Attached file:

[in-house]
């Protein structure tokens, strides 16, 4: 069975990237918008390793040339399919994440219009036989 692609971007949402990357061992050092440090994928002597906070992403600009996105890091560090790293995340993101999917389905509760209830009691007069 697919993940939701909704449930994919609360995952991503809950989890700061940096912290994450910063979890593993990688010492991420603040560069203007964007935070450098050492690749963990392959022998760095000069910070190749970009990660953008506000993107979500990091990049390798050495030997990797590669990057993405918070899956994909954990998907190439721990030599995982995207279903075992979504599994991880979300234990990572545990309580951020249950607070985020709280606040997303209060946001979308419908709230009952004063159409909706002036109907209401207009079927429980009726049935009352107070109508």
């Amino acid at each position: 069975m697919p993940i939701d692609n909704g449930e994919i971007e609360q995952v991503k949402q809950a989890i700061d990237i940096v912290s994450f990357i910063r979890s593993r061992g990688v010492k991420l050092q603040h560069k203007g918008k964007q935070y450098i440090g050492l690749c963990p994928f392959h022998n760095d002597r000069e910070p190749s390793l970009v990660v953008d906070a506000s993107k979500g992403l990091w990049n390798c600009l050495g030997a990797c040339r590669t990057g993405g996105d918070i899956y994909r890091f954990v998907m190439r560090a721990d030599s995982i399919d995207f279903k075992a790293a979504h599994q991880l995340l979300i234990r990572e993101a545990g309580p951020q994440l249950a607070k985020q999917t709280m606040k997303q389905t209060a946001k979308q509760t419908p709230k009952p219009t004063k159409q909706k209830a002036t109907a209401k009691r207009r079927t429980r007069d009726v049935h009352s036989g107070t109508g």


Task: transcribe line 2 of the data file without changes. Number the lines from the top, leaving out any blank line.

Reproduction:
């Protein structure tokens, strides 16, 4: 069975990237918008390793040339399919994440219009036989 692609971007949402990357061992050092440090994928002597906070992403600009996105890091560090790293995340993101999917389905509760209830009691007069 697919993940939701909704449930994919609360995952991503809950989890700061940096912290994450910063979890593993990688010492991420603040560069203007964007935070450098050492690749963990392959022998760095000069910070190749970009990660953008506000993107979500990091990049390798050495030997990797590669990057993405918070899956994909954990998907190439721990030599995982995207279903075992979504599994991880979300234990990572545990309580951020249950607070985020709280606040997303209060946001979308419908709230009952004063159409909706002036109907209401207009079927429980009726049935009352107070109508």